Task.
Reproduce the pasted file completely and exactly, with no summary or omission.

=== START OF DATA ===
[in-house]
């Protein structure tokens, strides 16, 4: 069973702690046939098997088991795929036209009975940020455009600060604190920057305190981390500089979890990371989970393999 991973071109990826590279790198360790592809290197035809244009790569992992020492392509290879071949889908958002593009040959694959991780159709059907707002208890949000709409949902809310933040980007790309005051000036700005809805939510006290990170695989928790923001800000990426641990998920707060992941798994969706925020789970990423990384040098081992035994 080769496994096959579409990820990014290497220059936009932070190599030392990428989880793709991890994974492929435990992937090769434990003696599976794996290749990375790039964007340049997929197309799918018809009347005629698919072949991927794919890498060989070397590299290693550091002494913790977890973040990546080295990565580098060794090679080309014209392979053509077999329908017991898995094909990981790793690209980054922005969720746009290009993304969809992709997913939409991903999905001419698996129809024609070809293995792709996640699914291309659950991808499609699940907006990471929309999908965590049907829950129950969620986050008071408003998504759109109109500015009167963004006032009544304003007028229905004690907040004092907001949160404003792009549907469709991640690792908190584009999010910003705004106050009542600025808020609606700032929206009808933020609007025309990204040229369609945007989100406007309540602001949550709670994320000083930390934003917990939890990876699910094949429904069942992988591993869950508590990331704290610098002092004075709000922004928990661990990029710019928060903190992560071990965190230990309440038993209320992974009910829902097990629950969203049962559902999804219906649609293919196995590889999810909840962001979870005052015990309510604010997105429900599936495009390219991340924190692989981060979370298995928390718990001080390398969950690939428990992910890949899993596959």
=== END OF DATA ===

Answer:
[in-house]
């Protein structure tokens, strides 16, 4: 069973702690046939098997088991795929036209009975940020455009600060604190920057305190981390500089979890990371989970393999 991973071109990826590279790198360790592809290197035809244009790569992992020492392509290879071949889908958002593009040959694959991780159709059907707002208890949000709409949902809310933040980007790309005051000036700005809805939510006290990170695989928790923001800000990426641990998920707060992941798994969706925020789970990423990384040098081992035994 080769496994096959579409990820990014290497220059936009932070190599030392990428989880793709991890994974492929435990992937090769434990003696599976794996290749990375790039964007340049997929197309799918018809009347005629698919072949991927794919890498060989070397590299290693550091002494913790977890973040990546080295990565580098060794090679080309014209392979053509077999329908017991898995094909990981790793690209980054922005969720746009290009993304969809992709997913939409991903999905001419698996129809024609070809293995792709996640699914291309659950991808499609699940907006990471929309999908965590049907829950129950969620986050008071408003998504759109109109500015009167963004006032009544304003007028229905004690907040004092907001949160404003792009549907469709991640690792908190584009999010910003705004106050009542600025808020609606700032929206009808933020609007025309990204040229369609945007989100406007309540602001949550709670994320000083930390934003917990939890990876699910094949429904069942992988591993869950508590990331704290610098002092004075709000922004928990661990990029710019928060903190992560071990965190230990309440038993209320992974009910829902097990629950969203049962559902999804219906649609293919196995590889999810909840962001979870005052015990309510604010997105429900599936495009390219991340924190692989981060979370298995928390718990001080390398969950690939428990992910890949899993596959």